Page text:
The Supreme Court issued a ruling in favor of plaintiff Mark Janus in the case of Janus v. American Federation of State, Country, and Municipal Employees, Council 31. At its core, this case is about restoring government workers’ First Amendment rights to freedom of speech and association. To better understand the case and why Americans should care about the outcome, here are some important things to know:
To keep their jobs, should government employees in America be forced to fund political agendas they disagree with?
That was the question on the table for the US Supreme Court. Public-sector unionsʼ core activity—representing workers in collective bargaining—is inherently political. When a union bargains with the government, it tells the government how much it should spend on government employee salaries, pensions, and benefits in addition to how it should run its programs. When anyone else does that, everyone recognizes it as political speech, and we call it lobbying. So when a worker is forced to give money to a government union to pay for collective bargaining, he or she is being made to pay for someone political speech—something the First Amendment virtually never allows. That means the only way to protect workersʼ First Amendment rights is to allow them to choose whether to pay union fees at all.
Mark Janus is an Illinois resident, father, employee of the state, and active participant in his community. As a child support specialist who works for Health Care & Family Services, Mark, like almost all Illinois government employees, has to pay mandatory AFSCME union fees. Mark is not anti-union, but he believes he should be able to keep his job and serve his community without being forced to support politics that oppose his own values.
He’s not alone. In 22 states, workers could not take a government job without being forced to pay union fees. For those who are happy with the services provided by the union and fully support the political agenda being advanced, this is not a problem. But those who disagree were left feeling that they are being used or that they had no voice in their workplace. Even if these government workers were able to opt out of membership, they could still be forced to give the union part of their paycheck each month just to keep their jobs. To avoid paying dues altogether, their only option was to find another job or leave their profession entirely.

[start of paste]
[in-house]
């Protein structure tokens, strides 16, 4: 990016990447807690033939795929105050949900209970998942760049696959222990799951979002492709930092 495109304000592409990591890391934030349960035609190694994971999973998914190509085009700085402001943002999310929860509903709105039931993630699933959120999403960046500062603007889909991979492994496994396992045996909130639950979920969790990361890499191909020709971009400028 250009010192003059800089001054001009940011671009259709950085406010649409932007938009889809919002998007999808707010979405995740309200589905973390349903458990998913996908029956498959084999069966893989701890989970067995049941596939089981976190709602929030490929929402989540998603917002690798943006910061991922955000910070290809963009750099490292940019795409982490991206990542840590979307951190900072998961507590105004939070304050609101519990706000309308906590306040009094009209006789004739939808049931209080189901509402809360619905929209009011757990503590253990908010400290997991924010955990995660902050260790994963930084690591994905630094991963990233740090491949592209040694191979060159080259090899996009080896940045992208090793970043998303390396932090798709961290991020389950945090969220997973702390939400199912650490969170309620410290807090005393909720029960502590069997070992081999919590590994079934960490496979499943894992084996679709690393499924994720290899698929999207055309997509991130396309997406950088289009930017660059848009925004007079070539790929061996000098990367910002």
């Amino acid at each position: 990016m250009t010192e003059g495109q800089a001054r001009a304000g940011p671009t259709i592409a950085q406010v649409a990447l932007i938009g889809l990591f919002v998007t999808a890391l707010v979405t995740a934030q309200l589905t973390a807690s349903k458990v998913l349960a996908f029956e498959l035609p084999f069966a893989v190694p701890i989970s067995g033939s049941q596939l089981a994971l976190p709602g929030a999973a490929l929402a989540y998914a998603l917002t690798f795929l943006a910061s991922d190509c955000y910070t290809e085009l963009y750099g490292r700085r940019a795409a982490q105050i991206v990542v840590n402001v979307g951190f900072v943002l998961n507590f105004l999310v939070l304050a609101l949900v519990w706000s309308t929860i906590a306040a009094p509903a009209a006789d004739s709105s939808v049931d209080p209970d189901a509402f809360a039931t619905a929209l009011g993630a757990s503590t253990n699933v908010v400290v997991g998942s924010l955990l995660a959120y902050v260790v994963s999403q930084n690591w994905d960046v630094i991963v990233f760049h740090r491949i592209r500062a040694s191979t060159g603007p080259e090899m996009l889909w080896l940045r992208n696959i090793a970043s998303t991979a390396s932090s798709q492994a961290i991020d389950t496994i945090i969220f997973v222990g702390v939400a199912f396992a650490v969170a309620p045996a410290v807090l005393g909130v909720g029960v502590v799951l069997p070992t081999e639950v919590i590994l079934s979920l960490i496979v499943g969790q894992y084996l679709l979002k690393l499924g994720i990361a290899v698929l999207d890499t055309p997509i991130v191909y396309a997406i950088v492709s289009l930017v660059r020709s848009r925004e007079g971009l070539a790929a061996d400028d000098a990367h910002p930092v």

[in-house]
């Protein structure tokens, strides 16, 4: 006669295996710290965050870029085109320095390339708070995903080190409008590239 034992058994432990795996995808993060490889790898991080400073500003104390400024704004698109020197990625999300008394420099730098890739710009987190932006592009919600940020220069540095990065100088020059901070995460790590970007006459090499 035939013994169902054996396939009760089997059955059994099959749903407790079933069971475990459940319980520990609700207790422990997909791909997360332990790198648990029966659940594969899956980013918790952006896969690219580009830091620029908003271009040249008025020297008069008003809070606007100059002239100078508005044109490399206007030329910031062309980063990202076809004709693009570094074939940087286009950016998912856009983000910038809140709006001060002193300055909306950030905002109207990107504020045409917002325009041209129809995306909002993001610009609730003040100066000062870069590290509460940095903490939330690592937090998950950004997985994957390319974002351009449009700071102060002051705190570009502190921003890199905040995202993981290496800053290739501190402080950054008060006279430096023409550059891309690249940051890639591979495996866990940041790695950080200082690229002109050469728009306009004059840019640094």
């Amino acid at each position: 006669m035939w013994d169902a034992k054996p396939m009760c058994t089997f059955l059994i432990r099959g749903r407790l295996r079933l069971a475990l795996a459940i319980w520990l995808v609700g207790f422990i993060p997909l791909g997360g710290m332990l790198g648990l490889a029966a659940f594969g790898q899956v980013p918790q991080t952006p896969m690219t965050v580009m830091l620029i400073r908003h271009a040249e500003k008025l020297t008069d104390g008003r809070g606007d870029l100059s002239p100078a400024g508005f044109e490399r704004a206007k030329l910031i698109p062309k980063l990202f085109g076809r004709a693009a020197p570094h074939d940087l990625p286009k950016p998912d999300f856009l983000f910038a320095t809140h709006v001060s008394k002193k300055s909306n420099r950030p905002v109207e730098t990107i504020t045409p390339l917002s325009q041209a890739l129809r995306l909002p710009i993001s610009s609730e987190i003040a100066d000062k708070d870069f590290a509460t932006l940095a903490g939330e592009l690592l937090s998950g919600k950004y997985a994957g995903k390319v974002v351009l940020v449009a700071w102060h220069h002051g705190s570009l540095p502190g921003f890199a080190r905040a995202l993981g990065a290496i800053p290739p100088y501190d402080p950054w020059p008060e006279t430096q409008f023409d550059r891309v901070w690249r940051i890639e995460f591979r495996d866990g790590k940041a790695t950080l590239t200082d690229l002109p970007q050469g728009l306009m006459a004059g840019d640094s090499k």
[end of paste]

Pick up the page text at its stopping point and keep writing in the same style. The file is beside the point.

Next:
No one should be pressured or forced to pay union fees as a condition of working in public service. The ruling in favor of Mark Janus restored government workers’ First Amendment rights to freedom of speech and freedom of association so that they could keep their jobs without having to pay for services they didn’t want or political agendas they disagree with.
Mandatory union agency fees can get expensive. In Chicago, fees can be more than $1,000 a year. That’s a lot to spend, especially when a union that is not representing your interests or political viewpoint.
Mark Janus was forced to pay the union $45 per month out of his paycheck. That amounts to more than $10,000 over his 20-year career.
The Supreme Court didn’t decide the existence of government unions. They considered whether unions can force government workers to pay dues in order to keep their jobs—even if those workers have opted out of their union. Employees will still have access to union representation and membership, hopefully on a voluntary basis. Government unions will still be able to bargain with government entities over things like compensation, benefits, and work conditions. And private-sector unions won’t be affected by the case outcome at all.
A frequent objection to ending forced fees is that all government employees benefit from union representation. By not paying dues, those members would become “free-riders” who get to take advantage of benefits that other members are paying for.
In many cases, though, those “benefits” are positions that government workers vehemently disagree with and don’t want to support financially. Even with a Supreme Court ruling in favor of Mark Janus, unions will be able to lobby only for dues-paying members if they don’t want to represent all government workers exclusively.
It’s worth mentioning that, in some ways, unions themselves are currently free-riding, exacting dues from individuals who don’t want their services and whose opinions and interests are not reflected by the union.
Want to learn more about Mark Janus and the case? Check out these resources: